Because most HIV tests check for antibodies the body produces to fight the virus, and these can take time to build up in your system, no HIV test is accurate right after you may have been exposed. For a blood test at a doctor’s office, it may take three to 12 weeks for it to be accurate. For an at-home saliva test, you’ll need to wait at least two to three months.
“Even if people get tested right after an exposure like condomless sex, they should reach out again 3 months later,” says Singh.
3. You’re Pregnant
The CDC recommends that every pregnant woman be screened for HIV. That’s because she can pass HIV to the developing fetus. But HIV medications can reduce that risk, Chan says.
If a woman starts taking these drugs, which lower the concentration of the HIV virus in her body, “then the transmission rate to the baby becomes basically zero,” he says.
4. You Have Early Symptoms of HIV
If you’ve recently had unprotected sex with a new partner, it’s a good idea to get tested for sexually transmitted diseases. But you may want to be especially diligent about getting an HIV test if, two to four weeks after possible exposure, you develop flu-like symptoms, such as a fever, chills, a sore throat, muscle aches, or swollen lymph nodes.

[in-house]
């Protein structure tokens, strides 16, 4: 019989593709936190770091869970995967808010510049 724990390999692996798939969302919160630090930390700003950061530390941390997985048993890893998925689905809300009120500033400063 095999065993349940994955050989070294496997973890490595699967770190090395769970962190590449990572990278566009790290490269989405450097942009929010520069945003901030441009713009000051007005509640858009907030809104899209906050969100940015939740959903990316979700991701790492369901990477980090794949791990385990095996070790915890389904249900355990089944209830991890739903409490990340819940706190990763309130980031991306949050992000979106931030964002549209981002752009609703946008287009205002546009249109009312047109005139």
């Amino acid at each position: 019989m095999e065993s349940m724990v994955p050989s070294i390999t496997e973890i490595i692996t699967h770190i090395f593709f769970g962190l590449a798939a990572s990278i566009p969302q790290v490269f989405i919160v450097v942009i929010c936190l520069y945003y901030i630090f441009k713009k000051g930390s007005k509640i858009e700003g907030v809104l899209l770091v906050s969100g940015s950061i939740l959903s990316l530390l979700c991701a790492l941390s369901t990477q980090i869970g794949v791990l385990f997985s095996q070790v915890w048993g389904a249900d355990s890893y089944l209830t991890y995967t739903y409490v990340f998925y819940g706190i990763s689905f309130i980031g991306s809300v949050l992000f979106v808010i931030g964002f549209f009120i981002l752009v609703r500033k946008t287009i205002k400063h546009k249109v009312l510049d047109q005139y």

Some people newly infected with HIV may experience these symptoms, which can last a few weeks.
5. HIV Is Treatable—and Survivable
Technically, HIV still has no cure. But improvements in the drugs available to treat the virus mean that HIV-positive people using them can expect to live many years. A 2017 study in The Lancet medical journal found that life expectancy among some HIV-positive people who start antiretroviral therapy, which involves taking a combination of drugs meant to reduce the amount of the virus in the body, is almost as long as the general population.